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Credit report inaccuracies can ruin your life

by Peter Andrew

Maybe you're not too worried about your credit report, which is the document used to calculate your credit score. Perhaps you're not planning to get a mortgage or auto loan. Maybe you aren't going to fill in a credit card application anytime soon. So you don't think you should be concerned.

Well, think again. Your credit report isn't just viewed by lenders. A poor one may make it difficult or impossible for you to rent an apartment, obtain phone service, get a job or land a promotion. Yes, many employers run credit checks before hiring people or promoting existing staff. These are all reasons to take your credit report seriously.

Credit report errors widespread

You should certainly monitor your credit report closely and regularly. The fact is that errors on credit reports are much more common than many think. Addressing this issue in December (Five rules for fixing credit report errors), this blog quoted experts' estimates that between 50 percent and 70 percent of all reports in the U.S. contain at least one inaccuracy.

As a rule, everyone should check their record at least once a year. Many people are comfortable with services that provide continuing access, including Equifax 3-in-1 Monitoring and TransUnion's TrueCredit Monitoring.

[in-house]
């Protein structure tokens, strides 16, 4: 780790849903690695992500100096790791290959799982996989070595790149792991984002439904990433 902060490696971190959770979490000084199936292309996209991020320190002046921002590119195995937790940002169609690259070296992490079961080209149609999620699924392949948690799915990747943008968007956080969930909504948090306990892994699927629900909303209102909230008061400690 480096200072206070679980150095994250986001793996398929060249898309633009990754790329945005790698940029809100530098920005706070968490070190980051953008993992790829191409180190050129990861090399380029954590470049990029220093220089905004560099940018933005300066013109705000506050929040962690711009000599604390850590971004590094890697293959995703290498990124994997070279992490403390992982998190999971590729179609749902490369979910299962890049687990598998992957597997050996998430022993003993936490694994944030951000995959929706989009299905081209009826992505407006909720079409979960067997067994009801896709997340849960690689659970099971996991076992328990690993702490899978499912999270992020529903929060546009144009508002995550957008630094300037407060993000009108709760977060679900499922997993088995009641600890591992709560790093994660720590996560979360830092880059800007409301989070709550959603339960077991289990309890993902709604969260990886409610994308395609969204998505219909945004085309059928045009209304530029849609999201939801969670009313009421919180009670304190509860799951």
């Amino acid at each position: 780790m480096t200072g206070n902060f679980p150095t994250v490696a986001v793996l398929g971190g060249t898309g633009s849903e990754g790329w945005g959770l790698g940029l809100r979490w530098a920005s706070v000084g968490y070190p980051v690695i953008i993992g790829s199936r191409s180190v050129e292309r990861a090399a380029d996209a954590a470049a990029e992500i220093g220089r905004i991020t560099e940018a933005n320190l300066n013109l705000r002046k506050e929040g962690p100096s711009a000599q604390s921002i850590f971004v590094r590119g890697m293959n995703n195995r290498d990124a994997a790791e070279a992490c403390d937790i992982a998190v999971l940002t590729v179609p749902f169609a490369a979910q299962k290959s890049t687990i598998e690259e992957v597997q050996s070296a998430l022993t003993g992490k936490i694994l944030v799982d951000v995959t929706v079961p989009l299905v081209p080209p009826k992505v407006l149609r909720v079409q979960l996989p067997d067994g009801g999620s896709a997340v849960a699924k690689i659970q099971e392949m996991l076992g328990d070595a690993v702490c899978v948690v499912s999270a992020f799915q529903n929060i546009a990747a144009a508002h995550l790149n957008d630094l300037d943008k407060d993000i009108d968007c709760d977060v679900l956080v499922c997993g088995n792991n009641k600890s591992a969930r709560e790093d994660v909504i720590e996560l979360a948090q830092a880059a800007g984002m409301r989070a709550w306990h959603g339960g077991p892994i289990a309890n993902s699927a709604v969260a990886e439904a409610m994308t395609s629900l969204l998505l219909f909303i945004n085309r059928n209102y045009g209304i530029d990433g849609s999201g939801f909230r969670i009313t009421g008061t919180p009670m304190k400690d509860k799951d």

Credit report errors hard to shift

It's a mistake to assume that credit bureaus are happy to correct any inaccuracies that arise on your report. They're paid by credit providers, not you. Often, they won't accept your word about anything. If you set out to correct an inaccuracy, start out with the assumption that you have a battle on your hands. Treat the credit bureau that has the error as the enemy. Having said that, being rude or confrontational could be counterproductive. Be polite but persistent.

Last week, Tara Siegel Bernard wrote a New York Times piece on this very subject, and her advice closely reflected this blog's advice:

  1. Don't use a credit bureau's online dispute resolution service.
  2. Mail letters "certified mail, return receipt requested" and keep copies.
  3. Don't provide originals of documents that support your assertions (cancelled checks, old statements, proof of previous addresses, court papers and so on), but do enclose copies.
  4. Copy everything, again using certified mail, return receipt requested, to the creditor (credit card company, auto loan provider, mortgage lender, etc.) that originally supplied the incorrect information to the credit bureau. As the bureau's customer, its request for a change is more likely to succeed than yours.
  5. Don't give up if you fail to correct an error yourself. Find an attorney who has in-depth experience of the Fair Credit Reporting Act, and go to court if necessary. You can find a lawyer through the National Association of Consumer Advocates.

Published 05/23/11 (Modified 11/18/13)

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